On April 24, 2016, we finally got around to principle photography on my new short film project, 3:03. We had planned extensively for the shoot, including a plethora of test shots and lighting tests. When the day finally came, we felt very prepared. The day was a success overall.
Our call time was at 3:00, and we gave ourselves an hour of prep time before we planned to start filming at 4:00. Once our actress had successfully gotten into character and our camera was set up, we started shooting (five minutes ahead of schedule).
The first shot that we planned to do would be the most difficult. It was a stabilized shot that followed our actress as she walked from the bedroom to the kitchen, and then to the door. This was the shot that we had practiced on for weeks, and all of that practice really paid off. We had scheduled about 30 minutes to get the shot the way that we wanted, but we got several takes that fit our standards in 15. This set a good precedent for the rest of the shoot.
This was also the first time that we had been able to utilize our Glide Gear stabilizer on a project. It was a big purchase that was made over a year ago, so it was nice to finally put it to good use.
Since our planning was so extensive, we flew through the next several shots fairly quickly. These were a lot of close ups in a confined area, but we had done test shots to prepare and made notes of what lenses we would need, so we didn’t have any problems on the day.
In retrospect, we did face a problem while filming these shots, but it was entirely my fault. Despite having made detailed plans, I thought of a new idea on the shoot day, so I tweaked my plan. I set myself too far away from the talent and the camera operator, so I didn’t see a potential problem that we would run into for the edit. One of the benefits of my new camera is that I can see the shot being captured from my iPad screen, so I don’t have to be right next to the camera operator to see the preview screen. I now know, for future reference, that I need to stay near the talent at all times. It doesn’t matter if I have a preview in my hands, there’s still an aspect of being present that I lose when I’m too distant.
After breaking for lunch, we began set up in the bedroom. The shots we were capturing in this location were decently easy, but we were going to be ending on a difficult note. The last shot was an overhead view of the main actress while she was lying down. Luckily, with all of the time we had saved on previous shots, we didn’t fall behind schedule while setting up the contraption that would eventually give us one of the more stunning shots of the project. It took 40 minutes and several attempts to get the set up correct, and it was a pretty precarious situation, but I think it turned out really well.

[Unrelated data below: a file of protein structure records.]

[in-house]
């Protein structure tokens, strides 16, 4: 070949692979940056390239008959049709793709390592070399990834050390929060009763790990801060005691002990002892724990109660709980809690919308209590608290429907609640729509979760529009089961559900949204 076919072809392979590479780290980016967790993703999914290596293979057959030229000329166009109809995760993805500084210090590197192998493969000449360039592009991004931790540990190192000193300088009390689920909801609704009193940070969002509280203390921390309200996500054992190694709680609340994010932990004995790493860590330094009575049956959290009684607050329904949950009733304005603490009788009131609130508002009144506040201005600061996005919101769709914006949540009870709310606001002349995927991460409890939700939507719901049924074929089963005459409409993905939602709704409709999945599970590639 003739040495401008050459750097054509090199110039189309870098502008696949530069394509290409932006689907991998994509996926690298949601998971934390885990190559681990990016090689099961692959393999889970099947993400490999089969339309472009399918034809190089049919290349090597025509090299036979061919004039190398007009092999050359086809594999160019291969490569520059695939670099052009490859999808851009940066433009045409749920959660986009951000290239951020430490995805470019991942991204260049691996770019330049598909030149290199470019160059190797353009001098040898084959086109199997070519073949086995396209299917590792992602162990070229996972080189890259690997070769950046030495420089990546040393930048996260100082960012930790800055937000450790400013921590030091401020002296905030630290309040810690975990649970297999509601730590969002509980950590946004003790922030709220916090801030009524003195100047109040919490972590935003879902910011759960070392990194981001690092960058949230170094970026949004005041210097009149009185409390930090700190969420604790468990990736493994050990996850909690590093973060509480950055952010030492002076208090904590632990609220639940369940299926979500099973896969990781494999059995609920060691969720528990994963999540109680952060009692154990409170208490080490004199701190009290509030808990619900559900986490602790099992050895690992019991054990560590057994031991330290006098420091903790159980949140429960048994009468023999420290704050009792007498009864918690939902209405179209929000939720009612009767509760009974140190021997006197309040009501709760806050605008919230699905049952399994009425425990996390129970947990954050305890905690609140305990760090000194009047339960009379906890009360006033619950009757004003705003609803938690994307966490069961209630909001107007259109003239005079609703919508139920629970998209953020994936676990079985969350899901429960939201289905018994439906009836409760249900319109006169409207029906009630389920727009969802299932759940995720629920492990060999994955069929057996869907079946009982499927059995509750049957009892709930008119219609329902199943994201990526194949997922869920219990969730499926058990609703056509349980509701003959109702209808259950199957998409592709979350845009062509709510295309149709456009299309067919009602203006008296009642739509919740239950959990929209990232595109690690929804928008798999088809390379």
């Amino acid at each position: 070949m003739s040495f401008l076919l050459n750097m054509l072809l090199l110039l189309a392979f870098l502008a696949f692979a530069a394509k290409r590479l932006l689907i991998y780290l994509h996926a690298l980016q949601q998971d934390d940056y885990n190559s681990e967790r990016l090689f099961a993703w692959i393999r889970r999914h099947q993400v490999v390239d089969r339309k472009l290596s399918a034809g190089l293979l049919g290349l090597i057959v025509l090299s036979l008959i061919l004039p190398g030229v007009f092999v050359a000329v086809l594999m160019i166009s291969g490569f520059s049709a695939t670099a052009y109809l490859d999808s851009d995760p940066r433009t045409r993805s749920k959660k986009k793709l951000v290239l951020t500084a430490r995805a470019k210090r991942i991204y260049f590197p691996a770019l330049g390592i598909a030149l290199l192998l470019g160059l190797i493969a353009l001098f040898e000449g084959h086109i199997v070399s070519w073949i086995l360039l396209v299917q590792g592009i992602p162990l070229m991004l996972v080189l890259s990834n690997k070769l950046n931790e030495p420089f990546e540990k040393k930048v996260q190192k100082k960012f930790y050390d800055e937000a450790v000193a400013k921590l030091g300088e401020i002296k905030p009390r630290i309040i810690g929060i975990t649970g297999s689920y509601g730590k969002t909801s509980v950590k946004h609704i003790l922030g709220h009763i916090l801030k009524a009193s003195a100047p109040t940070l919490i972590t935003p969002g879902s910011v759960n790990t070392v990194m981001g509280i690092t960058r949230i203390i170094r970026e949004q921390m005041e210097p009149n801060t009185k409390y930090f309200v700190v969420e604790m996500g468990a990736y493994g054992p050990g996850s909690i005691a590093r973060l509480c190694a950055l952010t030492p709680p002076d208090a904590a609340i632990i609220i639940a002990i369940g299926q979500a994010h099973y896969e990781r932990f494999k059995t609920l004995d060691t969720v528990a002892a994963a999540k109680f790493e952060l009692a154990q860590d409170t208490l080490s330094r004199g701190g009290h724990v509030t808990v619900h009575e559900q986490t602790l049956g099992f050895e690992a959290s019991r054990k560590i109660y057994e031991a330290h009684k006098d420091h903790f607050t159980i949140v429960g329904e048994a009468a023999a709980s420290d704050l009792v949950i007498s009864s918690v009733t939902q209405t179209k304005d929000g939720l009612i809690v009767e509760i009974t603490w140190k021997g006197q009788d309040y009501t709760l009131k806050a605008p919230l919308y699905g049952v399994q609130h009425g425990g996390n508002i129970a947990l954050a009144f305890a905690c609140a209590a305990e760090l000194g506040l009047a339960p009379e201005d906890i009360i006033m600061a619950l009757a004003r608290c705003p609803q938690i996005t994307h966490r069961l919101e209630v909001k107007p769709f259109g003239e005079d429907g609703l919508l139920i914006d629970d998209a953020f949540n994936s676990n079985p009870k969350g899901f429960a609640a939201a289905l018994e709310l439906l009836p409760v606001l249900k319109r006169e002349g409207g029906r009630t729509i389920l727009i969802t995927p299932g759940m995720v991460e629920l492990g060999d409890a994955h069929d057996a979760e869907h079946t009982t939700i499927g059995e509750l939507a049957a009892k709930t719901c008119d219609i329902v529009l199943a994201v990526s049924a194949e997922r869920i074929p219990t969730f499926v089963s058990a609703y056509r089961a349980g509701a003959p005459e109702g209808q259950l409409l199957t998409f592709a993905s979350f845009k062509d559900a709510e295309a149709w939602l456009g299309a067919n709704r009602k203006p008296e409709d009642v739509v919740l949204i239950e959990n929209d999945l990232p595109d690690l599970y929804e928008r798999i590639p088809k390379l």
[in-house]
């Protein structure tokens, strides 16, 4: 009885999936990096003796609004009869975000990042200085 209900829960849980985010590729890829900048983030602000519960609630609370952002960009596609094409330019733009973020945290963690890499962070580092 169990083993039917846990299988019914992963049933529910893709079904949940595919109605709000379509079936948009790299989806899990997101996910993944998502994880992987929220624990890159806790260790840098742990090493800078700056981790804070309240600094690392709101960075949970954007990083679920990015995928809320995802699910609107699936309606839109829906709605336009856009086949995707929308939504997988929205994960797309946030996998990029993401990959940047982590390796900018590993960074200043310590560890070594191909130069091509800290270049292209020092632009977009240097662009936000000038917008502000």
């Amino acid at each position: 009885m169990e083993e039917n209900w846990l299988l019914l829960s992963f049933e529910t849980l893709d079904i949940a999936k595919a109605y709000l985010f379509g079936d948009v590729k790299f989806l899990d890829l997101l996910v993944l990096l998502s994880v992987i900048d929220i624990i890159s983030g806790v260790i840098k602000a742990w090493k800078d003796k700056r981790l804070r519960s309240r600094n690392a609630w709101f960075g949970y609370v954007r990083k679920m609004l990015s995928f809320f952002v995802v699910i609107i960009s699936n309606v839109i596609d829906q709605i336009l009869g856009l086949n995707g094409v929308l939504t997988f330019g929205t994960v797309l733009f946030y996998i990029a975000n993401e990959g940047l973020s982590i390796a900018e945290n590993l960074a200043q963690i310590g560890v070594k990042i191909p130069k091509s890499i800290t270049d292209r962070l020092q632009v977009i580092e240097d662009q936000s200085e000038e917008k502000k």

Some of the more interesting shots to film will have to be kept a secret for now. No spoilers. I will say that I was worried about the reactions I would get from any passers by. We made several attempts to get these shots exactly how we wanted them, and all of these attempts were made (very quietly) in the hours when our neighbors would be sleeping so as not to create a disturbance. I hope that viewers enjoy them.
For the competition that we’re planning on submitting this project to, we’re required to have a BTS (Behind the Scenes) video. Jason Rugg was wonderful enough to both film and photograph the production process for our behind the scenes needs. He also was a fantastic asset to have on set as we struggled with that overhead contraption I mentioned. I’ll be working on the BTS video soon, and it will be shared here eventually.
It was also incredibly nice to be working with Sarah Sofia Serrato again. There’s an aspect to her performance that really sells the type of stories I’m trying to tell. Her imagination adds a lot of great things to my stories to provide an excellent performance that brings the audience along for the ride. I was very lucky to have her for 3:03.
Stay tuned for updates on the post production of this short film project!